AUSTIN (KXAN) — An ongoing social media survey done by the Carnegie Mellon University’s Delphi Group shows the percentage of people wearing masks in Travis County during the omicron surge outpaces neighboring counties, the state of Texas and the United States.
The group surveys “tens of thousands” of Facebook users, asking them to answer COVID-19 questions including how regularly they mask in public, according to their report.
The data collected for Jan. 20, during the height of the omicron surge, showed roughly 80 out of 100 people, or 80% of people surveyed in Travis County reported wearing a mask in public compared to the roughly 65% in Texas and 70% in the United States.
The number of people who reported wearing a mask has dipped slightly as case numbers start to decline, but Travis County continues to see mask wearing at higher rates than other parts of the state and country, according to the survey data.
“The increase in masking that’s occurred since the beginning of the omicron surge has correlated with the decline in cases that we’ve been seeing,” Dr. Desmar Walkes, the Austin-Travis County health authority, said.
The first graph below shows the number of people per 100 that reported wearing masks in Travis County. If you use the arrow to move to the next graph, it shows the number of COVID-19 confirmed cases reported each day per 100,000 people. In both graphs the green line is Travis County. The others represent Texas, the United States and a compilation of neighboring counties.
During the omicron surge, Travis County also reported fewer COVID-19 cases per 100,000 people than Texas and the United States overall, according to data collected by Johns Hopkins University and published by the Delphi Group.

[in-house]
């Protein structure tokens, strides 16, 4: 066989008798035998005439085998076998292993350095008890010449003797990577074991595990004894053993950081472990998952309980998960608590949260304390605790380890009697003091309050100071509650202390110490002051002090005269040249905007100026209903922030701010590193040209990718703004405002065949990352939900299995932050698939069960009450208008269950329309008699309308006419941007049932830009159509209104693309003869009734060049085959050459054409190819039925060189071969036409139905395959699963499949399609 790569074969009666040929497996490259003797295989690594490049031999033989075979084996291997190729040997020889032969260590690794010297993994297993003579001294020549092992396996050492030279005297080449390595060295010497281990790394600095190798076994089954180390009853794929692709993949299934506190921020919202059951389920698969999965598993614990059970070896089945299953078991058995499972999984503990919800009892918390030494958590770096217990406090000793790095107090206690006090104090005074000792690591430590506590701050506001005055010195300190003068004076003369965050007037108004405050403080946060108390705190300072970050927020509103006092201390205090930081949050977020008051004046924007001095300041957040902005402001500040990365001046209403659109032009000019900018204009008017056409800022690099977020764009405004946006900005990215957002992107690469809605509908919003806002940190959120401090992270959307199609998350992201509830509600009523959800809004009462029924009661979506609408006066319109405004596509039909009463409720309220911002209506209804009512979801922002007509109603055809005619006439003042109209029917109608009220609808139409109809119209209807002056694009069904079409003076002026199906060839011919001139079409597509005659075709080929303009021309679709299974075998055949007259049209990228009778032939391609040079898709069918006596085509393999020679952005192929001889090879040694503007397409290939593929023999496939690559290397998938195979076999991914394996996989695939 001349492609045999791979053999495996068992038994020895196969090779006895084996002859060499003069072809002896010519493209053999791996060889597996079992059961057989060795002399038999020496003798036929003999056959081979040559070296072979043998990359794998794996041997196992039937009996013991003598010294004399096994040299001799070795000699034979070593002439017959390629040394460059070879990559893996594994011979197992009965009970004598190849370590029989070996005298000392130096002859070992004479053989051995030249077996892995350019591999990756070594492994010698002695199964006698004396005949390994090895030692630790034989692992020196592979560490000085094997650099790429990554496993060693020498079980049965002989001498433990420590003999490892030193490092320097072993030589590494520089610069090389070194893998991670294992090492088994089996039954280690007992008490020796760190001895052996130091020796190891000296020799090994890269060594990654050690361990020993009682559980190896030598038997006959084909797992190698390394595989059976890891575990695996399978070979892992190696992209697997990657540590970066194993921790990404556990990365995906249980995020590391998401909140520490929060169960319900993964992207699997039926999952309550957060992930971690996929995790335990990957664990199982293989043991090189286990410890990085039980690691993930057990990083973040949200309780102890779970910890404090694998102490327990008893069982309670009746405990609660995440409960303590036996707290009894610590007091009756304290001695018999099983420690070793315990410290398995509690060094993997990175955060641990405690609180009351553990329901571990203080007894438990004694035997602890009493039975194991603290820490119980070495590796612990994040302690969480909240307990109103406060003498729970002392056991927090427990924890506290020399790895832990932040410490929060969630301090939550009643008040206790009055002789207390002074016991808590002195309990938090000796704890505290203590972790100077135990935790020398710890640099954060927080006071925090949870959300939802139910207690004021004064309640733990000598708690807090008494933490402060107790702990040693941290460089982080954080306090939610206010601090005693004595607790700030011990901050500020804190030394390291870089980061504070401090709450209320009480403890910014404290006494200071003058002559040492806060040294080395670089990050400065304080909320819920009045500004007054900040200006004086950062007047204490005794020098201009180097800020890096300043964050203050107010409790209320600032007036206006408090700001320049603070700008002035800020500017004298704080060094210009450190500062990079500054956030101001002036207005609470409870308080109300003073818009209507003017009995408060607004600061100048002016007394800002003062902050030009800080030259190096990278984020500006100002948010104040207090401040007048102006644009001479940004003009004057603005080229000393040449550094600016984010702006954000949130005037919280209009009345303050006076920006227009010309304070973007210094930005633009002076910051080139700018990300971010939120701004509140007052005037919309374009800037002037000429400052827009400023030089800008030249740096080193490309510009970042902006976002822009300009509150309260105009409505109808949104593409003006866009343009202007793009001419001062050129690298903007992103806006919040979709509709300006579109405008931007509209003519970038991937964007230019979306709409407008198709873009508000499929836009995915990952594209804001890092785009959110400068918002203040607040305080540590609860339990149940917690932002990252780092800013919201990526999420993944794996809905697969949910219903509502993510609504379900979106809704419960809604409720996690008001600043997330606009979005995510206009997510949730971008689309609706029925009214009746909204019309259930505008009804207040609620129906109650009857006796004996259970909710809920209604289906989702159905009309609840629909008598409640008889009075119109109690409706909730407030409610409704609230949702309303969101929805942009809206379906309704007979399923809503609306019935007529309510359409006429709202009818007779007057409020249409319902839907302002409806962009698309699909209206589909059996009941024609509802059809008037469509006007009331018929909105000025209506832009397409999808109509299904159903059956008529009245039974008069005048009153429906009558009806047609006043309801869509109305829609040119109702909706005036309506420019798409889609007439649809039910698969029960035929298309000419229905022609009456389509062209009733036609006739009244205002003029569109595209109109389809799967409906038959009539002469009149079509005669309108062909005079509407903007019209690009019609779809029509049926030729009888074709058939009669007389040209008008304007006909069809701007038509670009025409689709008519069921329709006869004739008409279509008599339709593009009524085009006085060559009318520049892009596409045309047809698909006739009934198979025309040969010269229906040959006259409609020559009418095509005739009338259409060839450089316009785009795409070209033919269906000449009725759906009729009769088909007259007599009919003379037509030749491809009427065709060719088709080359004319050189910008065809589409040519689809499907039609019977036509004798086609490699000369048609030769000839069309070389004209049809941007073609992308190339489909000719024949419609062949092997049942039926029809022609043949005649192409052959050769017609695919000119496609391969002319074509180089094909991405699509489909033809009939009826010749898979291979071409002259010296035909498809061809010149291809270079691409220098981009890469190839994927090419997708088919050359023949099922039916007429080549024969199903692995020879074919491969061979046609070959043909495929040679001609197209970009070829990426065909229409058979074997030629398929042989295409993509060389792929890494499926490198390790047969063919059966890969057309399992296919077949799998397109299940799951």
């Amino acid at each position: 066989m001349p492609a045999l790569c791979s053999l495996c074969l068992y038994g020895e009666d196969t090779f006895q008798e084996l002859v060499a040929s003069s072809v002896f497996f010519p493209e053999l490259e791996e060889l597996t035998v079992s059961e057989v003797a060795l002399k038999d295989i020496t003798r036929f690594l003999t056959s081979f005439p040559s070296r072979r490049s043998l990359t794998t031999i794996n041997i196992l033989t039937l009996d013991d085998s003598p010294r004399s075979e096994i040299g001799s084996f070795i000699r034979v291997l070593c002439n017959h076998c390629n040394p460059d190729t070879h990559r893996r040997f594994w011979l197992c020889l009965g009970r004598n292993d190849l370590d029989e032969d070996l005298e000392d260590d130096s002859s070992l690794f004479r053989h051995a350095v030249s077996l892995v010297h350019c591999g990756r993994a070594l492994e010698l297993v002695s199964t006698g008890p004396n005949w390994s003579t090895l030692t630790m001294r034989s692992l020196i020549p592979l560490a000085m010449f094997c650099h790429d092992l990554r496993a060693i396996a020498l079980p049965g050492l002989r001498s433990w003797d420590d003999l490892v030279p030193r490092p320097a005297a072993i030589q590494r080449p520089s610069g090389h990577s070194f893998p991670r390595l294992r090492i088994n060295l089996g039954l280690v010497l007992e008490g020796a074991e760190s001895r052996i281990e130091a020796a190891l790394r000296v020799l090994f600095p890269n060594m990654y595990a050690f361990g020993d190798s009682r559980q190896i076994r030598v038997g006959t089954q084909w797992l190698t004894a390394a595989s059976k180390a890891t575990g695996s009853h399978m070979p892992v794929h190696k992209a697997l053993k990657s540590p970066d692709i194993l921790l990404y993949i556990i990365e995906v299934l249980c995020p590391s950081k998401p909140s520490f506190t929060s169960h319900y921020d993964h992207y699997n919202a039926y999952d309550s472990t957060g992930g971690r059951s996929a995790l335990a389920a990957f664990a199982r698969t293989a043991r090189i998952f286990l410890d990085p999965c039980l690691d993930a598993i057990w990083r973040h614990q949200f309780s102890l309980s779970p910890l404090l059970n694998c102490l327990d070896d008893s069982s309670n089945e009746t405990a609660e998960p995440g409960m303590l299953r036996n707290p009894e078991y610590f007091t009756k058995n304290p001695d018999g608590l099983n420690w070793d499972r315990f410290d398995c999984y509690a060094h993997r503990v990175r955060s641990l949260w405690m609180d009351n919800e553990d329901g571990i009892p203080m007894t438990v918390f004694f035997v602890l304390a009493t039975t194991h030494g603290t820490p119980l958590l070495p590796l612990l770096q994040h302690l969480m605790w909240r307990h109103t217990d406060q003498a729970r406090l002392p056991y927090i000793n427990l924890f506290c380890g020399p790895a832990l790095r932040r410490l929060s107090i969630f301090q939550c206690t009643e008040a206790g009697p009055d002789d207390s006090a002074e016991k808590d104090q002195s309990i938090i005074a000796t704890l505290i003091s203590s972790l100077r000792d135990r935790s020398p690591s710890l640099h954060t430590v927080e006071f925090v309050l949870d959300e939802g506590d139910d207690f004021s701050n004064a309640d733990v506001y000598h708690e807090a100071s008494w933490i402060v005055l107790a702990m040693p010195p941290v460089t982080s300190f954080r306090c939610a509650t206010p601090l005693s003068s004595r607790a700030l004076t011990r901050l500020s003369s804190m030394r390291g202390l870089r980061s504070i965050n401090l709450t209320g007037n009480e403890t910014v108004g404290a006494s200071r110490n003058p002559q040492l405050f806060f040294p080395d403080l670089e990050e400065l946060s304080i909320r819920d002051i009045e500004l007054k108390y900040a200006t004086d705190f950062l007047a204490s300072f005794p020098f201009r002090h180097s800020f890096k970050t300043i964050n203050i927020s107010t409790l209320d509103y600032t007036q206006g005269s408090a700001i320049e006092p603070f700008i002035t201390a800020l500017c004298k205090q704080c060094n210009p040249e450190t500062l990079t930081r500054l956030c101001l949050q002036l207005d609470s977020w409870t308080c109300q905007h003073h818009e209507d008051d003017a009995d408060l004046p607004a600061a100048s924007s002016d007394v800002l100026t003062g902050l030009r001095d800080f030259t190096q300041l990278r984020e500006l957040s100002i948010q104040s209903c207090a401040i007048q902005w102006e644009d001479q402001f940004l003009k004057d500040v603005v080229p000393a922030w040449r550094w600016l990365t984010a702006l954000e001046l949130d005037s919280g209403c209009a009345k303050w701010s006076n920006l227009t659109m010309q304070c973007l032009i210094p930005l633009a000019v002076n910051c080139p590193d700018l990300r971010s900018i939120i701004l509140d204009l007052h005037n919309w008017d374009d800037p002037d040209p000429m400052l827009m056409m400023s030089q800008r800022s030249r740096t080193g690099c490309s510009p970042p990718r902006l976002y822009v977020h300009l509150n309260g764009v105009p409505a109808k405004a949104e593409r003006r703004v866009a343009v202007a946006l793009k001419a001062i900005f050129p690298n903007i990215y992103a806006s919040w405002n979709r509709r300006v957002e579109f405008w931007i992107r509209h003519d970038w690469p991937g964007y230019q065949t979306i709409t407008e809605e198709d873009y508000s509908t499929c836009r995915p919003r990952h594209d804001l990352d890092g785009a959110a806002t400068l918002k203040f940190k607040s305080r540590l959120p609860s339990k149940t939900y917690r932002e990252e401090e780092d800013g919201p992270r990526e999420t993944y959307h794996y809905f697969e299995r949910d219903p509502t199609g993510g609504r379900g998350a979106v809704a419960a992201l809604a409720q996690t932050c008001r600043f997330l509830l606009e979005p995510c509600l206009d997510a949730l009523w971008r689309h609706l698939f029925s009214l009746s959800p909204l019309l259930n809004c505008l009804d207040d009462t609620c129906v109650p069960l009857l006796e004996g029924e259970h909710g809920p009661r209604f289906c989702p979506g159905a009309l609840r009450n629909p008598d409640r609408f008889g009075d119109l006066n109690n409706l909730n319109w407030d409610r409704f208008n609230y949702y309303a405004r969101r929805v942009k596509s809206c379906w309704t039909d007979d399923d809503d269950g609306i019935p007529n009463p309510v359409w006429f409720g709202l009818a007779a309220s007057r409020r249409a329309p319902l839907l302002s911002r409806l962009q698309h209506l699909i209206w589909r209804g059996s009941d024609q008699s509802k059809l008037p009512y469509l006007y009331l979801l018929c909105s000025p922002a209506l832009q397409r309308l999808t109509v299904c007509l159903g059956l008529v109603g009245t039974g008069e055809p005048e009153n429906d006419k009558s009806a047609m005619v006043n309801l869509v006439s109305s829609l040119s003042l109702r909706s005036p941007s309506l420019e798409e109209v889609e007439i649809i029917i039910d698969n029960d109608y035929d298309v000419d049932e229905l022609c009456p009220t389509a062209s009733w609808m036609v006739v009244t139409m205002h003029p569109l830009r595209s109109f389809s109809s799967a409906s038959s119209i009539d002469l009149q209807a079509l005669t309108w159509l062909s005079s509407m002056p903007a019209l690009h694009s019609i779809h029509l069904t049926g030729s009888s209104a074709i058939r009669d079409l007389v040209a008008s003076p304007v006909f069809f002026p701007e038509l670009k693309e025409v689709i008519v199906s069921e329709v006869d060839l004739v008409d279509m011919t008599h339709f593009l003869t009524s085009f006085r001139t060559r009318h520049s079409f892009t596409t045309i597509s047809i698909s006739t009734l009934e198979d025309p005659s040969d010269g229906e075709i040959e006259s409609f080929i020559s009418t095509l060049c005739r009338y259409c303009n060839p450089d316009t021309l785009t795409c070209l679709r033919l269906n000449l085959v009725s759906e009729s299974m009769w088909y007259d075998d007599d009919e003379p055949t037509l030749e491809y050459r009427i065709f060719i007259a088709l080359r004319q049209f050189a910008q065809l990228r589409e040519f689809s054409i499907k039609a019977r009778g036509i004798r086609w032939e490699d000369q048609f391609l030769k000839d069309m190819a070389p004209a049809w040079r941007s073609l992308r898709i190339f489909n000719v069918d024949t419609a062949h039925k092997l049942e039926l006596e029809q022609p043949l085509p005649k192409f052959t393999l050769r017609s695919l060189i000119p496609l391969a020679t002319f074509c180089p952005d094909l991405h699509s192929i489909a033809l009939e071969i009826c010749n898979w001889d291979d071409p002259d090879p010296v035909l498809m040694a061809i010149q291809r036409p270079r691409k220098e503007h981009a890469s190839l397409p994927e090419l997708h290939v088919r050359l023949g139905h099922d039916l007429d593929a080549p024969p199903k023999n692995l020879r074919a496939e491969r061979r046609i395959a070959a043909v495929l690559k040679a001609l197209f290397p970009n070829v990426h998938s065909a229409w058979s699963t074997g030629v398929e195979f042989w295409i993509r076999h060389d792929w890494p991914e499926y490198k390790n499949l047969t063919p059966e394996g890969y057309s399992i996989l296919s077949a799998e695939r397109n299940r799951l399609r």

On Jan. 20, data shows Travis County was reporting 178 COVID-19 cases per 100,000 people while Texas was seeing 196 and the United States was seeing 223. The graph above shows Travis County was regularly tracking at fewer cases per 100,000 people than the state of Texas and the United States.
The percentage of people fully vaccinated against COVID-19 may also play a role in that. According to the Texas Department of State Health Services (DSHS) roughly 63% of eligible people in Texas are fully vaccinated, while more than 71% of people in Travis County are.
In July of last year, an executive order was signed by Gov. Greg Abbott that banned local governments or school districts from instituting a mask mandate. In January, a Texas Court of Appeals wrote that Abbott doesn’t have the authority to do that.
Regardless, Austin-Travis County has in place COVID-19 risk-based guidelines, which encourage people to wear masks when hospitalizations and risk of catching COVID-19 are high. Orders put forward by the Austin-Travis County health authority also require masks in schools during higher stages of risk. Austin-Travis County is in Stage 5 guidelines right now.
Governors across the country are beginning to ease overarching mask mandates this week, especially in schools. The governors of Connecticut, Delaware, New Jersey and Oregon this week announced plans to lift mask requirements for students by the end of February or March, as COVID-19′s omicron surge subsides. Massachusetts joined the list on Wednesday.
How Google trends help predict case numbers
The Delphi Group data also tracked online behavior and how it relates to COVID-19 surges. The number of Google searches in Travis County for COVID-19 related symptomology has also seen a recent decline parallel to the decline in reported cases — suggesting people are looking for information on symptoms as they’re experiencing them, giving researchers another way to track COVID-19 waves.
Travis County has seen a more rapid decline in people searching for COVID-19 symptoms over the past few weeks than Texas and the United States.
That tracks with the community transmission rate, or the 7-day rolling average of cases per 100,000 people, being reported. In Travis County, CTR is at 348 as of Wednesday. Texas and the United States have a CTR of more than 480.
“We still have high community transmission rates so we will take our time in making that move into relaxation of our current mitigation strategies,” Walkes said.